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  5. Stanley Specialty Pharmacy Compounding and Wellness Center - 557711 - 07/24/2018
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Stanley Specialty Pharmacy Compounding and Wellness Center MARCS-CMS 557711 —

Recipient Name
Douglas Yoch
Stanley Specialty Pharmacy Compounding and Wellness Center

3120 Latrobe Drive, Suite 200
Charlotte, NC 28211-2185
United States

Issuing Office:
Dallas District Office

United States



Black HHS-Blue FDA Logo



Office of Pharmaceutical Quality Operations, Division II
4040 N. Central Expressway, Suite 300
Dallas, Texas 75204


July 24, 2018
CMS Case # 557711
Douglas Yoch, Pharmacist-in-Charge
Stanley Specialty Pharmacy Compounding and Wellness Center
3120 Latrobe Drive, Suite 200
Charlotte, North Carolina 28211-2185
Dear Mr. Yoch:
From July 31, 2017 to August 4, 2017, U.S. Food and Drug Administration (FDA) investigators inspected your facility, Stanley Specialty Pharmacy Compounding and Wellness Center, located at 3120 Latrobe Drive, Suite 200, Charlotte, North Carolina 28211-2185.  An FDA investigator previously inspected this facility from June 6, 2016 to July 7, 2016. During both the 2016 and 2017 inspections, the investigators noted serious deficiencies in your practices for producing sterile drug products, which put patients at risk.
FDA issued a Form FDA 483 to your firm on July 7, 2016, and again on August 4, 2017. FDA acknowledges receipt of your facility’s responses, dated August 21, 2016, and August 22, 2017. FDA also acknowledges receipt of your facility’s response, dated March 22, 2017, to FDA’s letter, dated March 16, 2017. These responses outlined the corrections you planned to take to address the inspectional findings.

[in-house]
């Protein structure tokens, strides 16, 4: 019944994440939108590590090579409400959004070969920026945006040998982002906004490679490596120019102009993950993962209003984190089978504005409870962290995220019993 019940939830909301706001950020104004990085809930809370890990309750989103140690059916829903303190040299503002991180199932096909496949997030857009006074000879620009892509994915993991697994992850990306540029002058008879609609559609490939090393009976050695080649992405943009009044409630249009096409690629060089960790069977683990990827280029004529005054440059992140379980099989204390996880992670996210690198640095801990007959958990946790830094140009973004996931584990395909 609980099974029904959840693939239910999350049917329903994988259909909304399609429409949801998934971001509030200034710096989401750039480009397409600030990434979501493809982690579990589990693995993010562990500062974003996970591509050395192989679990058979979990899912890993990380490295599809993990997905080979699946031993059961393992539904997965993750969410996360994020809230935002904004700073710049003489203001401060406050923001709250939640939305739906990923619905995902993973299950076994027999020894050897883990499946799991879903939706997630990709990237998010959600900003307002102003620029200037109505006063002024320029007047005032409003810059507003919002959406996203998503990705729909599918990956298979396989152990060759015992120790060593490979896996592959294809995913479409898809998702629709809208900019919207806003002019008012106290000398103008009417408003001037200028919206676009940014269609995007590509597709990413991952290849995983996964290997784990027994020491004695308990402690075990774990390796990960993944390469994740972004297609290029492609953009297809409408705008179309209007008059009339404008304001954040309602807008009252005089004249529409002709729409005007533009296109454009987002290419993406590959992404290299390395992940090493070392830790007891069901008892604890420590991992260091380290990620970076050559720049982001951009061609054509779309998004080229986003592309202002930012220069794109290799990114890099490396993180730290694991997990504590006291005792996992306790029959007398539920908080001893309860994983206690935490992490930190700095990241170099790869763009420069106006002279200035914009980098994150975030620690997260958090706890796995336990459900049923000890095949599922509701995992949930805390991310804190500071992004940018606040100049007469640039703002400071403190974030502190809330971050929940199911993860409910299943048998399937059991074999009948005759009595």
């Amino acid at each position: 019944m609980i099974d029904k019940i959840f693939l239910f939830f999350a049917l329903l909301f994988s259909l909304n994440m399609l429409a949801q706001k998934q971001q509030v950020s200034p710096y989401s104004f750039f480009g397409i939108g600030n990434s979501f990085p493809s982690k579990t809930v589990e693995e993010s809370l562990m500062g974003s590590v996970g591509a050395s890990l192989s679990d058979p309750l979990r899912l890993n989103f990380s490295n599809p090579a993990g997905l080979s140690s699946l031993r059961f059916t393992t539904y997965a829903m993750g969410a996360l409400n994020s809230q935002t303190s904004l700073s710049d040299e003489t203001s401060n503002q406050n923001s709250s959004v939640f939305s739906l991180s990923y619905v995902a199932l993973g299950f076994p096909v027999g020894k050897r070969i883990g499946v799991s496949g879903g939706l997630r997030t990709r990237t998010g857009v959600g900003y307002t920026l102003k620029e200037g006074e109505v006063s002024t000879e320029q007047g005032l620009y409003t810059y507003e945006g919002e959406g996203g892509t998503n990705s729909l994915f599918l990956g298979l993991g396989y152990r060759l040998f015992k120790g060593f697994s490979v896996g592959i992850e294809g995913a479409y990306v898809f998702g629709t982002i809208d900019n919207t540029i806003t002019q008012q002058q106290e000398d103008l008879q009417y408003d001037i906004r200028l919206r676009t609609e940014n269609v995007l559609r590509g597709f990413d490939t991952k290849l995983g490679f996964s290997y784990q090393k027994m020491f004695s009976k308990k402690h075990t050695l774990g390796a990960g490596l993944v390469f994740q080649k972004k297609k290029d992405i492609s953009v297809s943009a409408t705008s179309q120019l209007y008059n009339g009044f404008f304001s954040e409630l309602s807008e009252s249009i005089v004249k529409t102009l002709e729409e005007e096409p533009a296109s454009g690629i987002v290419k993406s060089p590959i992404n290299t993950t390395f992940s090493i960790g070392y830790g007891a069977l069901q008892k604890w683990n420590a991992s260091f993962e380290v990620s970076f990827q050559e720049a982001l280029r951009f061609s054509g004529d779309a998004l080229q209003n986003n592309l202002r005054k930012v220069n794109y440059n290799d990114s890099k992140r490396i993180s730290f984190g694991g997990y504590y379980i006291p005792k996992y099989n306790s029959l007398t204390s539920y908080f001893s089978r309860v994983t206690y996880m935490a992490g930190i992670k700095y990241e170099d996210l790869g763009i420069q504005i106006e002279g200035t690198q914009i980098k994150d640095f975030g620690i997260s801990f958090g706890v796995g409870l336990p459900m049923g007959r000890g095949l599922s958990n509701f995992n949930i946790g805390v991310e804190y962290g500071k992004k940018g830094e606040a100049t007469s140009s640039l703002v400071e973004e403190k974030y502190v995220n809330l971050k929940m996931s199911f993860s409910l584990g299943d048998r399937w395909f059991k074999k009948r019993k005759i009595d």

Based on these inspections, it appears that you produced drug products that violate the Federal Food, Drug, and Cosmetic Act (FDCA).
A.     Violations of the FDCA Adulterated Drug Products
The FDA investigators noted that drug products intended or expected to be sterile were prepared, packed, or held under insanitary conditions, whereby they may have become contaminated with filth or rendered injurious to health, causing your drug products to be adulterated under section 501(a)(2)(A) of the FDCA. For example, the investigators observed that:
1.    Non-sterile wipes and non-sterile cleaning agents are used in the ISO 5 classified aseptic processing areas.
2.    Surface sampling of the ISO 5 classified aseptic processing areas is not always conducted before cleaning occurs.
Under section 301(a) of the FDCA [21 U.S.C. § 331(a)], the introduction or delivery for introduction into interstate commerce of any drug that is adulterated is a prohibited act. Further, it is a prohibited act under section 301(k) of the FDCA [21 U.S.C. § 331(k)] to do any act with respect to a drug, if such act is done while the drug is held for sale after shipment in interstate commerce and results in the drug being adulterated.
Corrective Actions
We have reviewed your firm’s response dated August 22, 2017, March 22, 2017, and August 21, 2016, to address the inspectional findings.
Regarding other observations cited in the 2017 Form FDA 483, your corrective actions appear deficient as described below:
1.    Your disinfection practices pose a risk to the sterile drug products produced as the use of sterile 70% IPA wipes following the use of non-sterile wipes and non-sterile cleaning agent within your aseptic processing areas will not kill the spores present in the non- sterile wipes and cleaning agent. Further, the use of non-sterile wipes and cleaning agent have the potential to introduce contamination into the ISO 5 hoods. Moreover, the use of non-sterile wipes to apply and remove the sporicidal agent also has the potential to spread spore contamination.